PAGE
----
In addition, the panels’ factory engineered design ensures very low levels of linear thermal bridging at junctions and openings.

SIPs onsite

Once onsite, SIPs can usually be fitted with virtually no adjustments, providing a highly predictable, dry build programme which can typically be completed within a matter of weeks.

SIPs build on site
SIPs panels craned into position

As soon as the shell of the building is erected and a breather membrane is applied to the outer face of the SIPs, the property is weather tight and internal fit-out work can begin, reducing programme length and costs.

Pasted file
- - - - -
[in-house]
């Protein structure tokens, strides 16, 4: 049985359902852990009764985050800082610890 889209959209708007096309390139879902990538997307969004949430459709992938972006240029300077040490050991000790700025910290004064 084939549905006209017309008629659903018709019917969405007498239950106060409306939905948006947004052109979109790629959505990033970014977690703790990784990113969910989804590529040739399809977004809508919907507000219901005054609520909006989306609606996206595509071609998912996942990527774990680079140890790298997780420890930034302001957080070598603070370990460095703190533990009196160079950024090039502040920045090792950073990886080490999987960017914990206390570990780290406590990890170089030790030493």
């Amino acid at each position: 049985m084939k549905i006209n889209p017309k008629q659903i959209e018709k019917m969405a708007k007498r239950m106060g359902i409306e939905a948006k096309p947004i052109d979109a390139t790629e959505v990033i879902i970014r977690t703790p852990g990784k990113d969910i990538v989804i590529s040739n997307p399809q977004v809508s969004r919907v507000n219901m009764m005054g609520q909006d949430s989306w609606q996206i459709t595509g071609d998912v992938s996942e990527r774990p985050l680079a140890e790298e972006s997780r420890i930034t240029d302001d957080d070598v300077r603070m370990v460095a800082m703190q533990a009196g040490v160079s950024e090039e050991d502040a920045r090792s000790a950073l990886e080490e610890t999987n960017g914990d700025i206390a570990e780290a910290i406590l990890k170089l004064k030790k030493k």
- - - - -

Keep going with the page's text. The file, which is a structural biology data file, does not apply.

All-in-all, you can be assured that your new home’s planned energy efficiency levels are met in the finished construction.

Fabric first without compromise

In the past, contractors and homeowners have avoided targeting Passivhaus certification due to the perceived difficulty in meeting the standard’s requirements with traditional construction methods.

SIPs offer a fast-track alternative which can deliver both thermal performance and airtightness, while preserving design quality for self-builders.

Matthew Evans is technical manager for Kingspan TEK. For more information and support for your project, visit the Kingspan TEK website.

Leave a Reply

You may be interested in

Our sponsors